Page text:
17 January

Rediscovering Alice Howell Alice Howell was a huge comedy star in the late teens and early 1920s and one of the few women permitted to be funny in her own right in the male-dominated world of silent screen comedy.  Standup comedian and writer Lucy Porter introduces a selection of Howell’s funniest, newly restored, comedy shorts as she champions this rarely seen, yet prolific, comedy performer Presented as part of the Bristol Slapstick Festival.  Watershed Cinema, Bristol Link

Little Annie Roonie (Dir. , US, 1925) (Screening format – not known, 94mins) Academy Award winner Mary Pickford plays a tomboy of the tenements facing a crisis of the heart when the boy she loves is accused of shooting her policeman father in this classic comedy drama. Shot entirely on set at the Pickford-Fairbanks Studio (one of two studios she would co-found – the other being United Artists) the film, also written by Pickford, co-stars William Haines and a wide-ranging, multi-ethnic cast. Met with huge critical and commercial success upon its original release, it proved fans and critics alike wanted the then 33-year old Mary to stay a child forever. Find out more at  moviessilently.com.  Presented as part of the Bristol Slapstick Festival.  Introduced by presenter and Pickford admirer, Chris Serle. With live piano accompaniment.  Watershed Cinema, Bristol Link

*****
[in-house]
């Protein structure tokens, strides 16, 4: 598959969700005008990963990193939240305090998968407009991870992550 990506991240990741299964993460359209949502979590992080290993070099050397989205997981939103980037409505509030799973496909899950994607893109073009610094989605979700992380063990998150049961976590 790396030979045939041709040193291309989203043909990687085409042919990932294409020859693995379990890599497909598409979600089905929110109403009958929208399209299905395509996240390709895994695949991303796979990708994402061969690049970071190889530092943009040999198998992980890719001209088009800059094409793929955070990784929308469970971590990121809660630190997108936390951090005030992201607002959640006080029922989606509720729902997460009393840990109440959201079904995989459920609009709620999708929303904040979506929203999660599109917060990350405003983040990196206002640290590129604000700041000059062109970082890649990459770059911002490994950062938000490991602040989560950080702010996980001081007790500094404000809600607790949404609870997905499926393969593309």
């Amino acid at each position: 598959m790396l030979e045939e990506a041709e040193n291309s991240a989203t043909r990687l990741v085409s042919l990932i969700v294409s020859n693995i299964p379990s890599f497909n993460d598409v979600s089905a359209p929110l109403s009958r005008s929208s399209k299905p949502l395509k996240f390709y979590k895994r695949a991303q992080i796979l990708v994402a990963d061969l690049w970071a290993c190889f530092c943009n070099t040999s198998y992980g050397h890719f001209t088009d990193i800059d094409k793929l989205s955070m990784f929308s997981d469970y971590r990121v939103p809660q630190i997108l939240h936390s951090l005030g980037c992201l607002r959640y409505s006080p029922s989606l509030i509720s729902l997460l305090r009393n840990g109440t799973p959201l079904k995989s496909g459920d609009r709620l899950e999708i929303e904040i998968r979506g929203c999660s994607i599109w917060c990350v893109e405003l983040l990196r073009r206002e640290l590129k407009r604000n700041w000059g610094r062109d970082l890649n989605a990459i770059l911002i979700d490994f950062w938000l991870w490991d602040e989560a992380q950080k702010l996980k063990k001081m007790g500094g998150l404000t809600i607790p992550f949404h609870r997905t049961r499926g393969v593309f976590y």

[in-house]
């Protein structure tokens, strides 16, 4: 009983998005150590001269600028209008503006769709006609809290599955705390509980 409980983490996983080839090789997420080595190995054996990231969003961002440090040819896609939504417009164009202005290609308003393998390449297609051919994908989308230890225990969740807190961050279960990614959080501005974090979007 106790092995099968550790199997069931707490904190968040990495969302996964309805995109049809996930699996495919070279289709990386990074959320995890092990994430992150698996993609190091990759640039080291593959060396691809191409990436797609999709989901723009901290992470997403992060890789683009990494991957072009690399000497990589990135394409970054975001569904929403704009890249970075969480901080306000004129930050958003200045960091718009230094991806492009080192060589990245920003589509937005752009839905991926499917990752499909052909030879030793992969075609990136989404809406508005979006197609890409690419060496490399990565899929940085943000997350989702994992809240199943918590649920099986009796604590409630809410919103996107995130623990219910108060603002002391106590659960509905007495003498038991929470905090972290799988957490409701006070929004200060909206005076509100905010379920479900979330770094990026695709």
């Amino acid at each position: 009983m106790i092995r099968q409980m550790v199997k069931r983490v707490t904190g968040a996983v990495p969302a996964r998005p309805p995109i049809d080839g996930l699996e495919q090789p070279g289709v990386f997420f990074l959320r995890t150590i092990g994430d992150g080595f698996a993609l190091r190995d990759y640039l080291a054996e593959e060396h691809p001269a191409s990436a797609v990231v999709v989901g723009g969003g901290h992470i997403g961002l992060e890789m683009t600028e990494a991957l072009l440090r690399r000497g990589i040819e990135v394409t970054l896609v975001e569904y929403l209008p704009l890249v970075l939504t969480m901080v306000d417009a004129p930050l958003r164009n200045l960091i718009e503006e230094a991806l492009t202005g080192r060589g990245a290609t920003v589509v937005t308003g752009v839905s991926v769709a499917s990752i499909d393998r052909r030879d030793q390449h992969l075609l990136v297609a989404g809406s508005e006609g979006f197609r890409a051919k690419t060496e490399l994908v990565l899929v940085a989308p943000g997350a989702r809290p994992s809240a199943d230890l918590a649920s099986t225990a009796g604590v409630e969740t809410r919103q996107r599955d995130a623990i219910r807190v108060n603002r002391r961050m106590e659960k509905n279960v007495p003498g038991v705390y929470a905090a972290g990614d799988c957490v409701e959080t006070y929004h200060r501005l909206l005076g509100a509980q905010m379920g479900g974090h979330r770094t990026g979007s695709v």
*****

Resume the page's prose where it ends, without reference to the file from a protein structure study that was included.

On the Trail of Cunégonde  Around 1912-1913, the French company Société Lux produced a string of comedies featuring a main character called Cunégonde. The surviving films show the same actress playing the part as either an unruly maid, an annoying spinster or a ferocious wife. The true identity of the actress playing Cunégonde has remained a mystery for decades, until now…This presentation by Elif Rongen-Kaynakçi, Curator of Amsterdam’s EYE Filmmuseum, includes a screening of the surviving Cunégonde films along with a discussion on what we now know about the actress. Discover this extraordinary story about a mysterious woman who was internationally acclaimed in her time but then lost for more than a century.  Presented as part of the Bristol Slapstick Festival.  With live piano accompaniment from John Sweeney.  Watershed Cinema, Bristol Link

Les Deux Timides  (Dir. Rene Clair, Fr, 1928) (Screning format – not known, 87mins) This bold comedy of shy lovers is René Clair’s silent masterpiece, folding the avant-garde and the comic into a delightful, expertly judged tale of provincial romance and misapprehension. When a shy, inexperienced lawyer called Frémissin defends M. Garadoux, against charges that he has ill-treated his wife, Frémissin fails miserably and Garadoux is sentenced to prison. Two years pass and Frémissin falls in love with the beautiful Cécile, attempting to win her affection. But when, Garadoux, now a widower, is released from prison he asks Cécile’s father, M. Thibaudier, for Cécile’s hand against her will … With Les Deux Timides Clair takes what could be a Max Linder scenario of a young middle-class man overcoming obstacles in pursuit of a pretty girl, merges it with Chaplinesque outsider charm and then punctuates it with Keystone-quality chaos. This lavish new restoration of this sublime farce (courtesy of Cinémathèque Française) however, reveals it as a silent comedy classic in its own right.  Find out more at silentlondon.co.uk  Presented as part of the Bristol Slapstick Festival.  With an introduction by film historian Kevin Brownlow and live musical accompaniment by Guenter A. Buchwald, Romano Todesco and Frank Bockius.  Watershed Cinema, Bristol  Link